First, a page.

On March 3, 2017, the SEC published its complaint against Desarrolladora Homex, once one of Mexico’s leading homebuilders. The complaint alleged that Homex committed “massive fraud” when it reported the construction and sale of 100,000 homes that did not even exist.
The complaint alleges that Homex booked revenue from a development in the Mexican state of Guanajuato where it claimed that homes were built and sold by the end of 2011. However, satellite images taken in March 2012 showed that tens of thousands of those homes were “nothing but bare soil.” According to the SEC, through this fraudulent scheme Homex overstated its revenue by 355% (or approximately $3.3 billion).
Signs of trouble for Homex began as early as 2013 when Homex’s builder and his competitors suffered incredible losses on stocks and bonds. In 2014, Homex filed for the Mexican equivalent of bankruptcy … Read More »
Over the last two weeks, the SEC has put robo-advisers on notice that they are on the staff’s radar. First, on February 23, 2017, the SEC’s Division of Investment Management, along with the SEC’s Office of Compliance, Inspections, and Examinations, issued a Guidance Update for robo-advisers. The term “robo-adviser” refers to registered automated investment advisers that provide investment advice that uses computer algorithms. Robo-advisers generally collect information about a client’s financial goals, income, assets, investment horizon, and risk tolerance by way of an online or electronic questionnaire. With limited human interaction, robo-advisers use this information to create and manage investment portfolios for clients. Robo-advisers are often more economical than traditional investment advisers. Robo-advisers, which began as an appeal to millennials, are now widely becoming popular with all age groups and types of investors.
The Guidance Update focused on in three unique … Read More »
Last week, the Securities and Exchange Commission (SEC) Acting Chairman, senior leadership across Divisions and Offices, and former SEC Commissioners spoke at the “SEC Speaks” Conference 2017. Senior leadership from the SEC’s Office of Compliance Inspections and Examinations (OCIE) used its panel and workshop to provide guidance on the reshaping of its examination programs that it began in 2016. Below we outline the revamped OCIE.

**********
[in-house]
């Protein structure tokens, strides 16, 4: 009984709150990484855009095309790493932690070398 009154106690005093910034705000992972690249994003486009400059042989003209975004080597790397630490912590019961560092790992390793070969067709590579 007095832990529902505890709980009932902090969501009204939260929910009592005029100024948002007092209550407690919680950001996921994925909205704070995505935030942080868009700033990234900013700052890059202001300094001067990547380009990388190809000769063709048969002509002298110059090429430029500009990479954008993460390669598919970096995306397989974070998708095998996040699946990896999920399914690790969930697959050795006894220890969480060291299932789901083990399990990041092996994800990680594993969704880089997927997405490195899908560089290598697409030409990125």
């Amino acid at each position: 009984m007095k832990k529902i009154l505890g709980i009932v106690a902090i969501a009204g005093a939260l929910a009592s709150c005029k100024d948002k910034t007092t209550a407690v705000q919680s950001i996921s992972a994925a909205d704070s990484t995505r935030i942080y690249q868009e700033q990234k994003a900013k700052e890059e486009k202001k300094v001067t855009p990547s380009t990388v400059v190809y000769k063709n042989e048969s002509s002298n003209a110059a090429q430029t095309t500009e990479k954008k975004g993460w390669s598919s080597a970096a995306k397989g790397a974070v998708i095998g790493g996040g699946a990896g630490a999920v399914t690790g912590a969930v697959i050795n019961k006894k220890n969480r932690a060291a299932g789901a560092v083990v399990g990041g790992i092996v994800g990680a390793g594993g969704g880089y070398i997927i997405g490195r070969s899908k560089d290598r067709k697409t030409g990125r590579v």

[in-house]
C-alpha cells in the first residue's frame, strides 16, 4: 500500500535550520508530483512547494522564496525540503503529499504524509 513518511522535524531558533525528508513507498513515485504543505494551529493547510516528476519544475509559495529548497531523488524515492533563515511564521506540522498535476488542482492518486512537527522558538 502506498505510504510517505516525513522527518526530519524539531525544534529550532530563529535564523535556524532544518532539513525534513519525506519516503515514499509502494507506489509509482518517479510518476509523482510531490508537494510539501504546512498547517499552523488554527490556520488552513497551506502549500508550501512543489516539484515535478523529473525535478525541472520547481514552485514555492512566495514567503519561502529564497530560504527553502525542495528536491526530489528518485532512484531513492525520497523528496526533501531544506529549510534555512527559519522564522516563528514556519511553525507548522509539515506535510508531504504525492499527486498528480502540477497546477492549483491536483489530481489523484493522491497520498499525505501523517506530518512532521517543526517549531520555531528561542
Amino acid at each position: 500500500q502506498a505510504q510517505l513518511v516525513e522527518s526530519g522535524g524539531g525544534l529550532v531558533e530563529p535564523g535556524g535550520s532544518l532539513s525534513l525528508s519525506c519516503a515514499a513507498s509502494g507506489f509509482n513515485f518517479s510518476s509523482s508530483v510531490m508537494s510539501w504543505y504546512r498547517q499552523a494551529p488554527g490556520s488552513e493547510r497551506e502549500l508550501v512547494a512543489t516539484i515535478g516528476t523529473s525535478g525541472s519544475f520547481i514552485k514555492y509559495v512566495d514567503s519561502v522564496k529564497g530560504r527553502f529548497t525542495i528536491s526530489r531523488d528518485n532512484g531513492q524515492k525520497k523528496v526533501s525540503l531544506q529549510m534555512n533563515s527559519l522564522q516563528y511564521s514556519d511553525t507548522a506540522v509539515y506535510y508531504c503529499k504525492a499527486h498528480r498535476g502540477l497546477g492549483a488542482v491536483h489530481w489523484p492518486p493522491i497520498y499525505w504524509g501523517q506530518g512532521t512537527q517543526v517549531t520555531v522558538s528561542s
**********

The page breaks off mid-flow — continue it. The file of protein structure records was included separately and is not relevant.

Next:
OCIE’s Reorganization & Reallocation of Resources
The OCIE panel included OCIE’s Acting Director and its Deputy Director. The commentators for the panel were former SEC Chairman Hon. Harvey L. Pitt and former SEC Commissioners Hon. Paul S. Atkins and Hon. Daniel M. Gallagher. At the beginning of the presentation, OCIE’s Acting Director reminded the audience that OCIE’s mission is to protect investors, ensure market integrity, and support responsible capital formation through risk-focused strategies that: 1) improve compliance; … Read More »
Acting SEC Chairman Michael Piwowar has apparently revised the staff’s ability to subpoena records and investigative testimony (“formal order authority”) by returning the authority to grant formal order authority to the agency’s Director of Enforcement. While the SEC has not formally recognized this policy shift, multiple sources, including Law360 and the Wall Street Journal, have reported that Acting Chair Piwowar has recently implemented this change, which revokes the delegated authority to regional directors and enforcement associate directors to approve the staff’s requests for formal order authority.
In 2009, under Chair Mary Schapiro and as part of certain initiatives to enhance enforcement’s capabilities in the aftermath of the financial crisis, the SEC delegated its authority to authorize formal order authority to the Director of Enforcement. The Director of Enforcement, in turn, delegated this authority to regional directors and enforcement associate directors. As … Read More »
On February 3, 2017, the United States Court of Appeals for the Eleventh Circuit rejected an accountant’s argument that the imposition of both criminal charges and SEC sanctions on the basis of the same alleged conduct violated the Fifth Amendment’s Double Jeopardy Clause. This appellate court ruling illustrates that defendants in SEC investigations and enforcement proceedings must be mindful that the imposition of civil penalties, disgorgement, and permanent bars do not preclude the prospect of criminal prosecution.
Thomas D. Melvin (“Melvin”), a certified public accountant, agreed in April 2013 to pay the SEC a civil penalty of $108,930 and disgorgement of $68,826 to settle alleged violations of Sections 10(b) and 14(e) of the Securities and Exchange Act of 1934 and Rules 10b-5 and 14e-3 thereunder. According to the SEC, Melvin purportedly had disclosed confidential insider information that he received from a … Read More »